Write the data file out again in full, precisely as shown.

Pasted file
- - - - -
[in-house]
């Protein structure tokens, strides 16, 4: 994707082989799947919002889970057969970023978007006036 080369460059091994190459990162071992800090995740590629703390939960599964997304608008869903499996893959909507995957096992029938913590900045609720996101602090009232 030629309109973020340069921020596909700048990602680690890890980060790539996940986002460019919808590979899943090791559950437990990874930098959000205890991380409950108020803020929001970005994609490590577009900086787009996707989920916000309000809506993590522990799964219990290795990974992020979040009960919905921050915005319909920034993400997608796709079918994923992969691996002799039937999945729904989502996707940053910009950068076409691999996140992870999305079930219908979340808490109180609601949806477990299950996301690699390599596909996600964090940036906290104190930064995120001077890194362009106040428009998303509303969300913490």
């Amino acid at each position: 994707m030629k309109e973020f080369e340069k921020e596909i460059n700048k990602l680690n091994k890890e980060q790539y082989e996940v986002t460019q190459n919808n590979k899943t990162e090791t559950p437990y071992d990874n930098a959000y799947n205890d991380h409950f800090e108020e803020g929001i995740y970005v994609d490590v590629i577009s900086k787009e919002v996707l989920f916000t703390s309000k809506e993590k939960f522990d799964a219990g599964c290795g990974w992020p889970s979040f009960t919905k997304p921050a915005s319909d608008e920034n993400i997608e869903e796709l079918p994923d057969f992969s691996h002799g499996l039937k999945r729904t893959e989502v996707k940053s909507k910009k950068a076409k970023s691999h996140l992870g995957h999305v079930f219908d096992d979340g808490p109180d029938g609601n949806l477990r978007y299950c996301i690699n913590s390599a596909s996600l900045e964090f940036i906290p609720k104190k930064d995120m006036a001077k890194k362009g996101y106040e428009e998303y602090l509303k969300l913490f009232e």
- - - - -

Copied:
[in-house]
């Protein structure tokens, strides 16, 4: 994707082989799947919002889970057969970023978007006036 080369460059091994190459990162071992800090995740590629703390939960599964997304608008869903499996893959909507995957096992029938913590900045609720996101602090009232 030629309109973020340069921020596909700048990602680690890890980060790539996940986002460019919808590979899943090791559950437990990874930098959000205890991380409950108020803020929001970005994609490590577009900086787009996707989920916000309000809506993590522990799964219990290795990974992020979040009960919905921050915005319909920034993400997608796709079918994923992969691996002799039937999945729904989502996707940053910009950068076409691999996140992870999305079930219908979340808490109180609601949806477990299950996301690699390599596909996600964090940036906290104190930064995120001077890194362009106040428009998303509303969300913490």
């Amino acid at each position: 994707m030629k309109e973020f080369e340069k921020e596909i460059n700048k990602l680690n091994k890890e980060q790539y082989e996940v986002t460019q190459n919808n590979k899943t990162e090791t559950p437990y071992d990874n930098a959000y799947n205890d991380h409950f800090e108020e803020g929001i995740y970005v994609d490590v590629i577009s900086k787009e919002v996707l989920f916000t703390s309000k809506e993590k939960f522990d799964a219990g599964c290795g990974w992020p889970s979040f009960t919905k997304p921050a915005s319909d608008e920034n993400i997608e869903e796709l079918p994923d057969f992969s691996h002799g499996l039937k999945r729904t893959e989502v996707k940053s909507k910009k950068a076409k970023s691999h996140l992870g995957h999305v079930f219908d096992d979340g808490p109180d029938g609601n949806l477990r978007y299950c996301i690699n913590s390599a596909s996600l900045e964090f940036i906290p609720k104190k930064d995120m006036a001077k890194k362009g996101y106040e428009e998303y602090l509303k969300l913490f009232e």